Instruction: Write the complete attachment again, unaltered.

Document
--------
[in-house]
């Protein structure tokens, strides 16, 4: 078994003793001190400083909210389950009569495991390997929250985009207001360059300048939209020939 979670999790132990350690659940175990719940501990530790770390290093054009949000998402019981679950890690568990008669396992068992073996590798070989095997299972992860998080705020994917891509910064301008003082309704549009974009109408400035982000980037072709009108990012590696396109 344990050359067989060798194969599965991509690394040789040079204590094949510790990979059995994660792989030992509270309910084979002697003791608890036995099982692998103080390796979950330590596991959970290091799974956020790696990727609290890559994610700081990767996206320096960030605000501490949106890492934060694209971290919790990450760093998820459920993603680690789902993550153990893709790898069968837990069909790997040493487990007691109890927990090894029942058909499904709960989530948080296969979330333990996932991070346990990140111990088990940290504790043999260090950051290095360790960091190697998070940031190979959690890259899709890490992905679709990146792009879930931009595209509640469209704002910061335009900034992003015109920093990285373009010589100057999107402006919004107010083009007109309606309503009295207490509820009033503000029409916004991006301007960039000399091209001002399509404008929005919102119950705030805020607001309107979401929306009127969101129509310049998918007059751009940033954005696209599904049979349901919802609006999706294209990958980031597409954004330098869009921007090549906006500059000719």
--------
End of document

[in-house]
């Protein structure tokens, strides 16, 4: 078994003793001190400083909210389950009569495991390997929250985009207001360059300048939209020939 979670999790132990350690659940175990719940501990530790770390290093054009949000998402019981679950890690568990008669396992068992073996590798070989095997299972992860998080705020994917891509910064301008003082309704549009974009109408400035982000980037072709009108990012590696396109 344990050359067989060798194969599965991509690394040789040079204590094949510790990979059995994660792989030992509270309910084979002697003791608890036995099982692998103080390796979950330590596991959970290091799974956020790696990727609290890559994610700081990767996206320096960030605000501490949106890492934060694209971290919790990450760093998820459920993603680690789902993550153990893709790898069968837990069909790997040493487990007691109890927990090894029942058909499904709960989530948080296969979330333990996932991070346990990140111990088990940290504790043999260090950051290095360790960091190697998070940031190979959690890259899709890490992905679709990146792009879930931009595209509640469209704002910061335009900034992003015109920093990285373009010589100057999107402006919004107010083009007109309606309503009295207490509820009033503000029409916004991006301007960039000399091209001002399509404008929005919102119950705030805020607001309107979401929306009127969101129509310049998918007059751009940033954005696209599904049979349901919802609006999706294209990958980031597409954004330098869009921007090549906006500059000719």